While I’d love to say that I was the creator of the Enterprise 2.0 definition,I was not.It was Andrew McAfee,an associate professor of business at Harvard Business School (and,much to my New York Yankees–loving chagrin,an ardent Boston Red Sox fan).He wrote a seminal article in the MIT Sloan Management Review entitled “Enterprise 2.0:The Dawn of Emergent Collaboration”,which defined the use of new tools and a new business culture that could transform business.
His definition was simple:“Enterprise 2.0 is the use of emergent social software platforms within companies,or between companies and their partners or customers.”However,what composes the Enterprise 2.0 character and function map is anything but simple.
McAfee identifies the characteristics of Enterprise 2.0 as SLATES.Table describes what SLATES stands for.The table definitions are my own,the acronym breakdown is Andrew McAfee’s.SLATES is what differentiates an Enterprise 2.0 workplace toolset from a more traditional Enterprise 2.0 workplace toolbox.
Table :Definitions for the McAfee Enterprise 2.0 Characteristics
The old-school models of the enterprise were operational and process driven,based on the efficiencies that lead to productivity.The new school is an interaction-based collaborative social model that emphasizes effectiveness and knowledge exchange,which lead to increased productivity.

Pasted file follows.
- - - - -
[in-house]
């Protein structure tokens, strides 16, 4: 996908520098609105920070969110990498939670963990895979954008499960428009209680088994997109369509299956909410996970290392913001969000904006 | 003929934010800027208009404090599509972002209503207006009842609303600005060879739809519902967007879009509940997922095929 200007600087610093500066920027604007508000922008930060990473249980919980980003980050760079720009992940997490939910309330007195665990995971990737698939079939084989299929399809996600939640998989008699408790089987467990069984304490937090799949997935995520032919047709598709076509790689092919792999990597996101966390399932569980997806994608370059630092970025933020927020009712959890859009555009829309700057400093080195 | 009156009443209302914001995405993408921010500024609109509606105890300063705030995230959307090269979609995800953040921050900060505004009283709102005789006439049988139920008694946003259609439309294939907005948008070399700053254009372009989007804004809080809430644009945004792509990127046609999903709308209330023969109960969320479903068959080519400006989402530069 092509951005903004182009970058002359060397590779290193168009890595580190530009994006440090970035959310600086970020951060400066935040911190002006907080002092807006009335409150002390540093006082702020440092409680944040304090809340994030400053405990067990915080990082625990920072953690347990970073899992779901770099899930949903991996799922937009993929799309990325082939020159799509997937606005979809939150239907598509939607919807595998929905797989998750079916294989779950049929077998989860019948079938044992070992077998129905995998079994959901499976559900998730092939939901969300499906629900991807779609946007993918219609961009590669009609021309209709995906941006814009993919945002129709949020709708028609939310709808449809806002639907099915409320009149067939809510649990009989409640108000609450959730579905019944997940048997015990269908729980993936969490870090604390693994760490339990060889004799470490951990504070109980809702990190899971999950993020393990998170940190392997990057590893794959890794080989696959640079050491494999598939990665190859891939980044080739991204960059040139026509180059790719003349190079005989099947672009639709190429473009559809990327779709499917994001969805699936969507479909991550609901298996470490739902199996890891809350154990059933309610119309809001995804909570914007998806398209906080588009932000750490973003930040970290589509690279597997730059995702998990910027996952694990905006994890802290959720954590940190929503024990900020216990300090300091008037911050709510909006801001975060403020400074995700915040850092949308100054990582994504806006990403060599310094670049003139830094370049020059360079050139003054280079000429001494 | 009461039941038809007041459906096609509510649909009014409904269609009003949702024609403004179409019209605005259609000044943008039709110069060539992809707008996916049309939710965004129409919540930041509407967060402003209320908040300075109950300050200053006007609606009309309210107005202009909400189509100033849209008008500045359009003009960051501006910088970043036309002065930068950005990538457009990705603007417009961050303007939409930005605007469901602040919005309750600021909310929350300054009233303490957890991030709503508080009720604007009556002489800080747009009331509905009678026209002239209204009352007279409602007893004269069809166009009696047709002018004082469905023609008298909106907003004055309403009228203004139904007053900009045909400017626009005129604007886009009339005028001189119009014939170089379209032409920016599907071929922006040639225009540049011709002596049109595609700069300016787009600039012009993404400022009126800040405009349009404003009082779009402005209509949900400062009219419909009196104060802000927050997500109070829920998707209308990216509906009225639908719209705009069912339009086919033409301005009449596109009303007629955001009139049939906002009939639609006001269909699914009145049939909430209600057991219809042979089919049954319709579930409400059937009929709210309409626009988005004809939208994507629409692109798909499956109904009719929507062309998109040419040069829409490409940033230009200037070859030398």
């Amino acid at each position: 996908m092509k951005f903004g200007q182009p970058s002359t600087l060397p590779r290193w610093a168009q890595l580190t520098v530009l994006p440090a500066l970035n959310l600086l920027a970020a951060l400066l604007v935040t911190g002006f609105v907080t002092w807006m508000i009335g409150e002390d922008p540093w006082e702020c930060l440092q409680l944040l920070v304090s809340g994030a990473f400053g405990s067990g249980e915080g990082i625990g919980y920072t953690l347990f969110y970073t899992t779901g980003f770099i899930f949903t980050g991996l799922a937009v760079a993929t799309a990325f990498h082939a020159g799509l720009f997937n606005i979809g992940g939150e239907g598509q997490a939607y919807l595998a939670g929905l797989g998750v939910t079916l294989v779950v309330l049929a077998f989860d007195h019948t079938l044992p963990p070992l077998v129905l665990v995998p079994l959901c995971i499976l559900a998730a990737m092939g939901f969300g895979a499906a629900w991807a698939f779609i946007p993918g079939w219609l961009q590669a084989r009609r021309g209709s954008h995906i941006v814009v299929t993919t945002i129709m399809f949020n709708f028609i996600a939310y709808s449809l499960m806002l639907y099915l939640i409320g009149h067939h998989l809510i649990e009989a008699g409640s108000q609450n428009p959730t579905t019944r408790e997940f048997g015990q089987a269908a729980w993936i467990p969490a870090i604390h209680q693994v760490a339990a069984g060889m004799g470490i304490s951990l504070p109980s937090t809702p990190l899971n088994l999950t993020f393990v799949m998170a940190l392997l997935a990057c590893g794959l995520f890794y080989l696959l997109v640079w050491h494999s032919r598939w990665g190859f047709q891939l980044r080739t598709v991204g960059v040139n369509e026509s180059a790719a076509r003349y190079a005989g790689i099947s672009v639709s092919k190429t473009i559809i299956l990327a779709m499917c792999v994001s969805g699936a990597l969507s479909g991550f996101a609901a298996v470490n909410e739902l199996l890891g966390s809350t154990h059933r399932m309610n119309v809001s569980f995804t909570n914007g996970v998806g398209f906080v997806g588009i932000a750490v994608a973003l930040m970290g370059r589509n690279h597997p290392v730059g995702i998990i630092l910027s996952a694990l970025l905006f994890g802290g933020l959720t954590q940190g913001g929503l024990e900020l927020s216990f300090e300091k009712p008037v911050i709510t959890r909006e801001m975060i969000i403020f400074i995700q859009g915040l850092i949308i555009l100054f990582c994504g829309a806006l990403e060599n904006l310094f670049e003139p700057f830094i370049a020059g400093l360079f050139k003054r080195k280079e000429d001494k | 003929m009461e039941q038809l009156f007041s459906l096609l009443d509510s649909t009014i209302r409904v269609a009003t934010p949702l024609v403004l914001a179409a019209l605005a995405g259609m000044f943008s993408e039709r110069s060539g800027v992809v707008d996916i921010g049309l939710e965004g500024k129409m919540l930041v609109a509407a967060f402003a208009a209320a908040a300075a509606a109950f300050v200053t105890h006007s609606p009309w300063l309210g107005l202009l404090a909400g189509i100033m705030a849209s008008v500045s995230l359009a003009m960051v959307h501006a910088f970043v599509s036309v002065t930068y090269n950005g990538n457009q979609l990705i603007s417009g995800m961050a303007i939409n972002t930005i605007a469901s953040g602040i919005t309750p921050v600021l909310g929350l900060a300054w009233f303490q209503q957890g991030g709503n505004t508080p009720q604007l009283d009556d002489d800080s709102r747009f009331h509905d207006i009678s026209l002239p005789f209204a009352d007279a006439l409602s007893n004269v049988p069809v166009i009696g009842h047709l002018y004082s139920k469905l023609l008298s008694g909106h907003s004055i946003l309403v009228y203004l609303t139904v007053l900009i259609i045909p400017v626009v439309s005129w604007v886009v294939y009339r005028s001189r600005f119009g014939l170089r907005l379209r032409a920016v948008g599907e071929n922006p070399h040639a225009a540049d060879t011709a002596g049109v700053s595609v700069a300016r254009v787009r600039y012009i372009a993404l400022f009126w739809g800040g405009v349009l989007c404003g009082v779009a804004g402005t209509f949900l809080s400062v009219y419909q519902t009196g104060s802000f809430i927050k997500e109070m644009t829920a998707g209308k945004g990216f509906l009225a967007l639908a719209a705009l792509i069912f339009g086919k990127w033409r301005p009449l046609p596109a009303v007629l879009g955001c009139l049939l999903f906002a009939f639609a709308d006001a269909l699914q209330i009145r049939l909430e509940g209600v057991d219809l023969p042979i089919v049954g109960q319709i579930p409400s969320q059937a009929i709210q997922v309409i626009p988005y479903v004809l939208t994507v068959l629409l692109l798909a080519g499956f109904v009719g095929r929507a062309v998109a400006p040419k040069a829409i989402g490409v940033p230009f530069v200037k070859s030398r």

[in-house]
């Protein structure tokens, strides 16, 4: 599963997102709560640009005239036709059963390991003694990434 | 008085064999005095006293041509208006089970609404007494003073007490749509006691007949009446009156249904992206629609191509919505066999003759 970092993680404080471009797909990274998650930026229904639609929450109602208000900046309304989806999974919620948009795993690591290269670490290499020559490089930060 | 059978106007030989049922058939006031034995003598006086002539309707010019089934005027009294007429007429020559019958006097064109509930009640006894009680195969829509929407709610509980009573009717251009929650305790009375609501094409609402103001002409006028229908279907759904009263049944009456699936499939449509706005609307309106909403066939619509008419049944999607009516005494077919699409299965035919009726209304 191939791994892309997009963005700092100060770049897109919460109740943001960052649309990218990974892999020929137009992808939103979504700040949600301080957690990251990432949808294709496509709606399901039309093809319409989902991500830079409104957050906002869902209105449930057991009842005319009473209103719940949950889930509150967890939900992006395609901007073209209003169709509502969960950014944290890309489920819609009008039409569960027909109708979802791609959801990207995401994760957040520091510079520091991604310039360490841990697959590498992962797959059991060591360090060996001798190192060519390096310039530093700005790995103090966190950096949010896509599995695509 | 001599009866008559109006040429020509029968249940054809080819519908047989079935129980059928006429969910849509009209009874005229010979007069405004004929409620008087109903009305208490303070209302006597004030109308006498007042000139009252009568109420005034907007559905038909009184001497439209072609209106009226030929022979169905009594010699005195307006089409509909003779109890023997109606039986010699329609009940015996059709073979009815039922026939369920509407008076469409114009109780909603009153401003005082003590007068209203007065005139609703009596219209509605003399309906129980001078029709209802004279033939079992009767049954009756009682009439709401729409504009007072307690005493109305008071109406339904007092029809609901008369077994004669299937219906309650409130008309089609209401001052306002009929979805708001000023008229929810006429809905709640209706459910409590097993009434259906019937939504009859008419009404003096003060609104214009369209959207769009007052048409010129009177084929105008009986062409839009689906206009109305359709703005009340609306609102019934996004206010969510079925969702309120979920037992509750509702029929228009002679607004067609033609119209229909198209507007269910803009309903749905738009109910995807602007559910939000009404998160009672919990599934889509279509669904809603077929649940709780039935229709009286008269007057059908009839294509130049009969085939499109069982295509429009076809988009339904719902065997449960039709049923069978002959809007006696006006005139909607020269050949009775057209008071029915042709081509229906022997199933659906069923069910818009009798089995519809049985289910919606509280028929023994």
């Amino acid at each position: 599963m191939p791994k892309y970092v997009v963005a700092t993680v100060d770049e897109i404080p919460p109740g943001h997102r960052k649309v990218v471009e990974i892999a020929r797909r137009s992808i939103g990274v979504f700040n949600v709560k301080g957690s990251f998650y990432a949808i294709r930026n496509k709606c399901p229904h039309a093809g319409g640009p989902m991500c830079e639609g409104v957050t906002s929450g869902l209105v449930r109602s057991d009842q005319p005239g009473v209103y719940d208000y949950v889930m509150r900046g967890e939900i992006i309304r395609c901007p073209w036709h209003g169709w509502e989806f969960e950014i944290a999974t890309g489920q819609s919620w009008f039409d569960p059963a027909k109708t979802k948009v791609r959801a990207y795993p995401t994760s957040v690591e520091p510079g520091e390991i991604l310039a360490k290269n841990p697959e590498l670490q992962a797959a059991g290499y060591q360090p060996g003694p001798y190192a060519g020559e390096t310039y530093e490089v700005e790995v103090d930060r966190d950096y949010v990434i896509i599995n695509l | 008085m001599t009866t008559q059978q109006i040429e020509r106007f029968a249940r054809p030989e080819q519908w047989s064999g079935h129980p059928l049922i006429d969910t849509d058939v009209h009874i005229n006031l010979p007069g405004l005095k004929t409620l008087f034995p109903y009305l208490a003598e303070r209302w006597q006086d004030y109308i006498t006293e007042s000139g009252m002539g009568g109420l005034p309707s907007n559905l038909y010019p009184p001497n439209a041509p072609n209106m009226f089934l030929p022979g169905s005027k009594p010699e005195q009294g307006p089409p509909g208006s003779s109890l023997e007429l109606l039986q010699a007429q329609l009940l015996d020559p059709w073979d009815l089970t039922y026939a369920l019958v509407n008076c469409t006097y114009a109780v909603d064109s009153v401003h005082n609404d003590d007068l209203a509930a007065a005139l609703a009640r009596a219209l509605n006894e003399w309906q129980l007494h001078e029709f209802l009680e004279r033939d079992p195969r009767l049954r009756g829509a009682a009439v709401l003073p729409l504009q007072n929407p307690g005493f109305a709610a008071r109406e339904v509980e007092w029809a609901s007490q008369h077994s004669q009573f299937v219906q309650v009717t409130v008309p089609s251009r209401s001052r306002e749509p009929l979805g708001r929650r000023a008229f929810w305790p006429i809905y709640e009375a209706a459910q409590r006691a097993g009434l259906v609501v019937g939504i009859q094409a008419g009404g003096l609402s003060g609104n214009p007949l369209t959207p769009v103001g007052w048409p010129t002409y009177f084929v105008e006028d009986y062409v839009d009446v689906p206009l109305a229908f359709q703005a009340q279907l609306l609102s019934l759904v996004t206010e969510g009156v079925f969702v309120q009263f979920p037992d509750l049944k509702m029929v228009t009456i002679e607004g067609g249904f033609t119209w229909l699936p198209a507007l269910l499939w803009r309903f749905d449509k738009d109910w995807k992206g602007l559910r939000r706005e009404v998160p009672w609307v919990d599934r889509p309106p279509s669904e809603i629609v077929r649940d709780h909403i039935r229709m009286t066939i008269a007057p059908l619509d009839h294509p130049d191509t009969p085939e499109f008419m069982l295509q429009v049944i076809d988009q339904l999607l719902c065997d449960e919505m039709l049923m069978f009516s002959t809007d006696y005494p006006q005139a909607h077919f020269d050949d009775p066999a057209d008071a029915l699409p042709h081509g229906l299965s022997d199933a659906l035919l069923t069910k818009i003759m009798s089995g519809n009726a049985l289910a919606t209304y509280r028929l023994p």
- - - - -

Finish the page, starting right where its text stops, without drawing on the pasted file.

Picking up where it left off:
While all these are the technological characteristics of a company with the chops to implement an Enterprise 2.0 strategy,this isn’t necessarily the be all and end all of Enterprise 2.0 as it should be viewed.Before we take a deeper dive,there has to be the “why in the world?”question going through your heads.What would be the purpose and the benefit of using the Enterprise 2.0 tools and establishing an appropriate culture? Besides the obvious answer,“increased productivity.”
It’s important to see that Enterprise 2.0 is not defined strictly by the technology it uses to incorporate communication and collaboration into an enterprise.The technology used is a function of a successful Enterprise 2.0 culture—a subject that rarely gets discussed but has as much or more of an impact as the technology itself.
In fact,here’s how I would extend the definition of Enterprise 2.0,with a hat tip to Andrew McAfee:“Enterprise 2.0 is the use of emergent social software platforms within companies,or between companies and their partners or customers,to support and foster a culture of collaboration and trust that extends beyond the doors of the company itself.”
If you don’t like that definition,sue me.Otherwise,let me explain how this works with Social CRM in perspective.
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